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One of the most common mistakes is to perceive HIPAA compliance as solely or predominately a technology problem, says Michael R. Overly, JD, partner and privacy and data security lawyer at the law firm of Foley & Lardner in Los Angeles. He has heard administrators and other healthcare professionals say that their organization is HIPAA-compliant because the IT department has everything locked down with all the right software, encryption, and other technological solutions, as if that is enough.
“That is a problem, because if you look at the statistics in just the last year, two-thirds arose not from a technology failure, but rather human error,” Overly says. “It is very hard to get people to start thinking about how HIPAA compliance is their responsibility and doesn’t fall entirely on the technology side.”
While some investment in technology is necessary, Overly cautions against the easy assumption that spending a lot on a software solution makes you compliant. That same $100,000 might have a bigger effect if it is spent on employee education, he says.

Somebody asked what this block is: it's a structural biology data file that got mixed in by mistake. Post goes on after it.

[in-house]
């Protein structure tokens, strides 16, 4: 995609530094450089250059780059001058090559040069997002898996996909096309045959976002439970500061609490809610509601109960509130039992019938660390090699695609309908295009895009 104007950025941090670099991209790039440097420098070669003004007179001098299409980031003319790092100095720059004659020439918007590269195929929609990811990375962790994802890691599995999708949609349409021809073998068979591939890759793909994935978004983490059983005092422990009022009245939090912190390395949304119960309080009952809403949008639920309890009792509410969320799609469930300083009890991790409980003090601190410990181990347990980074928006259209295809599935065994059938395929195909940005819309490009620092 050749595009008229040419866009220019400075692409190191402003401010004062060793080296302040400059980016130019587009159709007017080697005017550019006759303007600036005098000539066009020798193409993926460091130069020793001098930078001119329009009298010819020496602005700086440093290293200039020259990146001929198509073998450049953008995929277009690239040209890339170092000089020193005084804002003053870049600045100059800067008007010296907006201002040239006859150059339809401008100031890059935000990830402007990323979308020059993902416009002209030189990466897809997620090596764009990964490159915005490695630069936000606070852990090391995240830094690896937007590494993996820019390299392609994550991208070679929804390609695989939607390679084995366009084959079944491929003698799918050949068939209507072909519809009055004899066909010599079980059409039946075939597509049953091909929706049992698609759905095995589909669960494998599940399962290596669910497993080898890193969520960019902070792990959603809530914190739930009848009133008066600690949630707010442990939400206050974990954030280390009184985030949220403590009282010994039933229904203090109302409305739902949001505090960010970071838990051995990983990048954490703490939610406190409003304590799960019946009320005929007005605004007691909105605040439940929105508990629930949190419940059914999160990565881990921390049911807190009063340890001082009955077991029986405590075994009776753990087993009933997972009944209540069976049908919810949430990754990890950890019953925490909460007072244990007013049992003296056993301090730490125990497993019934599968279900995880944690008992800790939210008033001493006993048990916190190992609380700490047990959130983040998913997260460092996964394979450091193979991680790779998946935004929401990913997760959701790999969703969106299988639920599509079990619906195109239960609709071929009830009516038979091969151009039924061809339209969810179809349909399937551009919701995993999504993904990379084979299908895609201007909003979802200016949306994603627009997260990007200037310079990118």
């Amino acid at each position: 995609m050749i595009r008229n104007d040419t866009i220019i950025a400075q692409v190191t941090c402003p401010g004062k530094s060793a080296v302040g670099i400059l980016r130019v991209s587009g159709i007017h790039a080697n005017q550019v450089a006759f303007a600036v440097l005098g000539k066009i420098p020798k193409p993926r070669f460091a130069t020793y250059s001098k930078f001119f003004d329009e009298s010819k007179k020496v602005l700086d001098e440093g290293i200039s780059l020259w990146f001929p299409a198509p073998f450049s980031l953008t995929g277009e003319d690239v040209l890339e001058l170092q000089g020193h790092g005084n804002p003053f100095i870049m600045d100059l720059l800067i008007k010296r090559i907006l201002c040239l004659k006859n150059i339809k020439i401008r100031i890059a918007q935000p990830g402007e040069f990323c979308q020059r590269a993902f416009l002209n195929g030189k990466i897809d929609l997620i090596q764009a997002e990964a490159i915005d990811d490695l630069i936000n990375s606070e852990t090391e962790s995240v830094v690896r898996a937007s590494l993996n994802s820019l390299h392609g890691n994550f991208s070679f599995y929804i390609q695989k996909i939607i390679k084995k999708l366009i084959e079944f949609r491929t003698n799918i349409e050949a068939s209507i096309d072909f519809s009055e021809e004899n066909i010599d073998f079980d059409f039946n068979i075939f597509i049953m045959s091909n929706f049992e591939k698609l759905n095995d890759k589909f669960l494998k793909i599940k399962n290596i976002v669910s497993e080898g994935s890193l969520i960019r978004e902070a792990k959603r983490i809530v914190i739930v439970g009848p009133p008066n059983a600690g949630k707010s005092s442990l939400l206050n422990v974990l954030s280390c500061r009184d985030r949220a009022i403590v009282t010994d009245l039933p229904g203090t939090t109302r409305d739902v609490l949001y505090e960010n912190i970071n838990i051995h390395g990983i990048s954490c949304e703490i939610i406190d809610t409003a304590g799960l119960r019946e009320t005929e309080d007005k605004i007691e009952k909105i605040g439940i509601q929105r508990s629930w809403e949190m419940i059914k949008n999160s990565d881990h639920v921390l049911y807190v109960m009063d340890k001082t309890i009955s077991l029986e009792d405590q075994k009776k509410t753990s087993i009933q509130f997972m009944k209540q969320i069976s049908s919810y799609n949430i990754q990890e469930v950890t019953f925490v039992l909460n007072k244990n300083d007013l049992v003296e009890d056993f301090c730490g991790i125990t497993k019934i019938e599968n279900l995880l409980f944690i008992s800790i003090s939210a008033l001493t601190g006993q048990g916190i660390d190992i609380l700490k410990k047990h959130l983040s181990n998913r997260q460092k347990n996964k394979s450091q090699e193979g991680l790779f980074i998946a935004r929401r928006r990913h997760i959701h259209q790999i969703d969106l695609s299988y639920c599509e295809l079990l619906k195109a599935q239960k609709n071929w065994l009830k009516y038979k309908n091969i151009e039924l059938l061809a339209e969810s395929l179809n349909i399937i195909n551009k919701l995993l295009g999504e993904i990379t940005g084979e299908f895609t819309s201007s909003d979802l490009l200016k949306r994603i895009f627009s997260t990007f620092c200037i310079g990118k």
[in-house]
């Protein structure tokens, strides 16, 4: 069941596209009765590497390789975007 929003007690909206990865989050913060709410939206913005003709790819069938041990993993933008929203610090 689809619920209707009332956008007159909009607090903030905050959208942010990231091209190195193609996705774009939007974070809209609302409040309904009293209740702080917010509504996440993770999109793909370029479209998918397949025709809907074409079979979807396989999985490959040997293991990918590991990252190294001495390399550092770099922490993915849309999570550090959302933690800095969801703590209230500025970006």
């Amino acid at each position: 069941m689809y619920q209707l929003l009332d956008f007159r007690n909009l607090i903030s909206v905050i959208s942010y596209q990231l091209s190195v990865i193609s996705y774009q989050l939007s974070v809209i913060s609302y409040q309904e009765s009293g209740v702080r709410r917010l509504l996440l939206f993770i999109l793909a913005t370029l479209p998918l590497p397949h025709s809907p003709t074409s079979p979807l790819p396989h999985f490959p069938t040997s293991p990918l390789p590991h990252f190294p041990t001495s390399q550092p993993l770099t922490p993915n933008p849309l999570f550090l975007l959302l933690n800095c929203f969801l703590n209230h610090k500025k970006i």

The goal should be to make information security a personal issue for individuals in healthcare, Overly says, but he admits that can be a hard sell. One way to get the message across is to show how understanding HIPAA security can help them in their personal lives, he suggests. He used this approach at a grand rounds presentation at a hospital, finding the audience much more receptive than they usually are to lectures on HIPAA compliance.
“You want to show them that if they grasp the key elements of HIPAA compliance, they can also benefit from that knowledge to protect their family photographs stored in the cloud, their tax records stored on their home computers, and their email accounts when they are under attack,” Overly says. “When you explain to physicians that they might go home that night and find all their years of family photographs gone forever, you get them leaning forward. Then they will listen to how the same techniques that they can use to secure their data at home can also be effective in complying with HIPAA at work.”